Erectile Dysfunction (ED)

Erectile dysfunction (ED) is the inability of a man to achieve or maintain an erection sufficient for his sexual needs or the needs of his partner. Most men experience this at some point in their lives, usually by age 40. Erectile dysfunction tends to be more common and severe with age.

Erectile dysfunction may be caused by a variety of diseases. It may also be the initial presenting symptom for certain illness like diabetes mellitus. Erectile dysfunction may progress from mild to moderate to severe. Severe or complete erectile dysfunction is crippling and cause emotional and relationship problems.

Erectile dysfunction is treatable and is not an inevitable consequence of aging.

There are many underlying physical and psychological causes of erectile dysfunction. Reduced blood flow to the penis and nerve damage are the most common physical causes. Underlying conditions associated with erectile dysfunction include the following:

  • Psychological conditions like anxiety, stress, depression
  • Spinal and pelvic trauma
  • Pelvic surgery and radiation therapy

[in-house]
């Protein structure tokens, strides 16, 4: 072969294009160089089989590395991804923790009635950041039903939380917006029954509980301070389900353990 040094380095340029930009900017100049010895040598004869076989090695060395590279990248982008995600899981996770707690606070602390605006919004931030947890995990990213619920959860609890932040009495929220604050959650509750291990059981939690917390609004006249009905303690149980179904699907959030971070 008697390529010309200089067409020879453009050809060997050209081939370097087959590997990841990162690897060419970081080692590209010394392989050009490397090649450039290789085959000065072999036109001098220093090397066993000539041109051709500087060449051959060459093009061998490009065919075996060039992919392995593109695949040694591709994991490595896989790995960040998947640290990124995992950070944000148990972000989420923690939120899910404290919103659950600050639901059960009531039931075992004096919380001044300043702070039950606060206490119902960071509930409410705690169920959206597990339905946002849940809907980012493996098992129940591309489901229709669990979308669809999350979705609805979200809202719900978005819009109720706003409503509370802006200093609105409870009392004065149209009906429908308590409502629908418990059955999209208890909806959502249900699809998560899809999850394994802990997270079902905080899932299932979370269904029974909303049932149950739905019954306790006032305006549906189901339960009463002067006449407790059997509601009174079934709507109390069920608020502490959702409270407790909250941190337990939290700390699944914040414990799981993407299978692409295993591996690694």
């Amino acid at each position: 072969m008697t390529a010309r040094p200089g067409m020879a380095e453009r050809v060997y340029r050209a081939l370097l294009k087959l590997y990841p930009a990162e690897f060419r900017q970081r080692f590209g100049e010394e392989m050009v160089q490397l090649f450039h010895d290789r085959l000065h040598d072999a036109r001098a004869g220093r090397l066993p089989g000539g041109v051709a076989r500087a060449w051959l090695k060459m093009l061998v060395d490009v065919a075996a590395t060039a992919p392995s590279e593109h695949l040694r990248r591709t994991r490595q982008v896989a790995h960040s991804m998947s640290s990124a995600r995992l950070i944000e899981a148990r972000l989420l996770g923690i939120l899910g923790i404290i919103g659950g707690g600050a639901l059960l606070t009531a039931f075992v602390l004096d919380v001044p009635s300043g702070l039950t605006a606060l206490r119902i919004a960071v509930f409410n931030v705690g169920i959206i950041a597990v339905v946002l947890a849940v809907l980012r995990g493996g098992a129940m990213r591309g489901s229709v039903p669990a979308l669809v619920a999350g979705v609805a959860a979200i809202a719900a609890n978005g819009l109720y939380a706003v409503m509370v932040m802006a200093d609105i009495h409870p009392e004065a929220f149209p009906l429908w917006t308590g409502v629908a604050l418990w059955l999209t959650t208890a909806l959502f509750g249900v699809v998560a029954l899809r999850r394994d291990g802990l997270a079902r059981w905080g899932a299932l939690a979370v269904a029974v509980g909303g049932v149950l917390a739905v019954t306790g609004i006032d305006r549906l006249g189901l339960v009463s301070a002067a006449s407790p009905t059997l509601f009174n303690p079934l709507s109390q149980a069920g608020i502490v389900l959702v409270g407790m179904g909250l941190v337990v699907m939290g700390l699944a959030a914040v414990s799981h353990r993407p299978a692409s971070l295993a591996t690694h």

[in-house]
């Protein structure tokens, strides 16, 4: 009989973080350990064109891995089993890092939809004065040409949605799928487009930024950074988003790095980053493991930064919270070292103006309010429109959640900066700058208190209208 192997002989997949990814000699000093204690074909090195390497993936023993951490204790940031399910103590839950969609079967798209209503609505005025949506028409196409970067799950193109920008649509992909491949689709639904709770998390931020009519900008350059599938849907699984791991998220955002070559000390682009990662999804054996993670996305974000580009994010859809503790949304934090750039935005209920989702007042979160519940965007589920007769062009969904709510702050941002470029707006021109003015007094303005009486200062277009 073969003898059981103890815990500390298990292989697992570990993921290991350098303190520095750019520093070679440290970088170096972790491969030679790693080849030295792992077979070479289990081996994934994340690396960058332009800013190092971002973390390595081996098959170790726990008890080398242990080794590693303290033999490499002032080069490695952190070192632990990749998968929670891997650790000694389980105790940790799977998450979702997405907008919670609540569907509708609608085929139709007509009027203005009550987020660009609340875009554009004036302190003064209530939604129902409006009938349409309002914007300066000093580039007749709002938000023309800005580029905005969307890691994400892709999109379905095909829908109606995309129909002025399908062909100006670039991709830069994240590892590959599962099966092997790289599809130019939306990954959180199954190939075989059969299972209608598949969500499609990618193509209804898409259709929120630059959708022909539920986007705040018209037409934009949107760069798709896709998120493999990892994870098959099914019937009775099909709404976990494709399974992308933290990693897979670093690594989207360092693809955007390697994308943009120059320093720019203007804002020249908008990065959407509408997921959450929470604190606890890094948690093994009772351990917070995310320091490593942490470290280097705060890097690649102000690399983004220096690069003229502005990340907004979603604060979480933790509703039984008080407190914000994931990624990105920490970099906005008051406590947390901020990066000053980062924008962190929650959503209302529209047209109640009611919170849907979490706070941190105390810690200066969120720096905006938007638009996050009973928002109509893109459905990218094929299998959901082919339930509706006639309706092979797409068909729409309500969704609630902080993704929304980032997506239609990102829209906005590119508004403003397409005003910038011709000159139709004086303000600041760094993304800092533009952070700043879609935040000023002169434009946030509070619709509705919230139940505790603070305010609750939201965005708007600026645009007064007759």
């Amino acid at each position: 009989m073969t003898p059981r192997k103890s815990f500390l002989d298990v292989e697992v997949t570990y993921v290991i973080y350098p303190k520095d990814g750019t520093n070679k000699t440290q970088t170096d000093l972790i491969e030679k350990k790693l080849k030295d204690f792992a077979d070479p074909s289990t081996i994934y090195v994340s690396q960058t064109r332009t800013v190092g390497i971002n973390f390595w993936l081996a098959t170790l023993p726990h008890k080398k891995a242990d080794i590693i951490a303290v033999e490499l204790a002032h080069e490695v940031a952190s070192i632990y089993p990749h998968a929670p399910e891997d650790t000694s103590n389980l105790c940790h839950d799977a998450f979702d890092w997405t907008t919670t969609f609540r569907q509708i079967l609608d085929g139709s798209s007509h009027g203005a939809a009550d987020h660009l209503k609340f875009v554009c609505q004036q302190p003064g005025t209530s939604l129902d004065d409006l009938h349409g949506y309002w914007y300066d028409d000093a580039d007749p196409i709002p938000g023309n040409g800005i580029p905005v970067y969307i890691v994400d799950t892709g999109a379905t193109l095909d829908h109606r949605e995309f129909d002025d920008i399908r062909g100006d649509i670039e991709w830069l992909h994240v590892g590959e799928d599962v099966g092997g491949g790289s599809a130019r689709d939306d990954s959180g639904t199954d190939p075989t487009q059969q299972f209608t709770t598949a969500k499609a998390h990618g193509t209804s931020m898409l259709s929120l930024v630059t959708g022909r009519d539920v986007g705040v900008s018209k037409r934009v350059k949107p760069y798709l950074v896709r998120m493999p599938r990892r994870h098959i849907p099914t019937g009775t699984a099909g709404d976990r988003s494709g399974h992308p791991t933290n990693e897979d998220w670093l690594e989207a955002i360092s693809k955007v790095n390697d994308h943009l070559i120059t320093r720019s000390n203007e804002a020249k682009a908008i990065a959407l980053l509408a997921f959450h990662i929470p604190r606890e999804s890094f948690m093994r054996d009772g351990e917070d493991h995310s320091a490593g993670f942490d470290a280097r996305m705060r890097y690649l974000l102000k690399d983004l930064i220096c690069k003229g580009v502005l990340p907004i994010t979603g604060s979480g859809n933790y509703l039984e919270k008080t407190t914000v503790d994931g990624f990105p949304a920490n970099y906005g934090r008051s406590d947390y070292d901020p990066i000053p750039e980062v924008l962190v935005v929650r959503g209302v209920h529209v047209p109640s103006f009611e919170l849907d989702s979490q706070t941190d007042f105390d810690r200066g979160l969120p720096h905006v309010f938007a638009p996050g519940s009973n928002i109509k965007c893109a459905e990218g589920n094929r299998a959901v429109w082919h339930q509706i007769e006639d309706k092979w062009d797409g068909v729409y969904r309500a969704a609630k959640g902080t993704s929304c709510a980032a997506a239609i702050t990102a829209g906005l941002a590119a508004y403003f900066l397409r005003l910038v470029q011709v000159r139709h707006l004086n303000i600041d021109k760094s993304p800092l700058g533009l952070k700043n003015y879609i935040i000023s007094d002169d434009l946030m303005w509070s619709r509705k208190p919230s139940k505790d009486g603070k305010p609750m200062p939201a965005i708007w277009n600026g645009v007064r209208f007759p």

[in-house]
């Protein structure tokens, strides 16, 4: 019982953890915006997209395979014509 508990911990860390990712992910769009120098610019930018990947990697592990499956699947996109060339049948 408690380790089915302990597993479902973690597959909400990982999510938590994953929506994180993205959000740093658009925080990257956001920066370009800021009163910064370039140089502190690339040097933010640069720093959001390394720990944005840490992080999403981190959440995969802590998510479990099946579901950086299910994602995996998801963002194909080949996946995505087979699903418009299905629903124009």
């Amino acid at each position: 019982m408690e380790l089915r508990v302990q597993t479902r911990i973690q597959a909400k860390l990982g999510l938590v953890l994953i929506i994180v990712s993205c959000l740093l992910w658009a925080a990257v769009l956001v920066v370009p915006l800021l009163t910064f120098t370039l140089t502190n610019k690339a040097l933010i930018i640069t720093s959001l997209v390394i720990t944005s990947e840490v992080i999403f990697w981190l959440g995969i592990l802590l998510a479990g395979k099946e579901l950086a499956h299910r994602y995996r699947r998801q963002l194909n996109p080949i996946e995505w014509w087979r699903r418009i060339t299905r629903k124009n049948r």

• Penile deformity like Peyronie’s Disease
  • Diabetes mellitus, hypertension, high cholesterol
  • Medications for hypertension and depression
  • Hormonal disorders like low testosterone


The first line treatment for erectile dysfunction is oral medication with a phosphodiesterase 5 inhibitor such as Sildenifil (Viagra), Vardenifil (Levitra) or Tadalafil (Cialis). This medication is taken only as and when necessary and is effective in about 80% of patients. They vary slightly in terms of mechanism of action, time of onset, duration of action and side-effects.

The second line treatment for erectile dysfunction (not responsive to oral medication) is injection therapy. Using a thin syringe and a very tiny needle, a drug called prostaglandin E1 is injected into the shaft of the penis. It may cause a slight pain at the point of injection. Within 10 to 15 minutes, the penis will become erect.

The third line treatment involves implanting a synthetic mechanical device into the spongy tissue of the penis. This device has three parts – the inflatable rods, the balloon reservoir and the pump. Surgery involves making a small cut at the junction between the penis and scrotum and inserting the three-piece device into the penis. When needed, the pump is activated and fluid flow from the reservoir into the inflatable rods, resulting in turgidity and rigidity of the penis. When not in use, the pump is squeezed differently and fluid flows back to the balloon reservoir and the penis becomes soft again.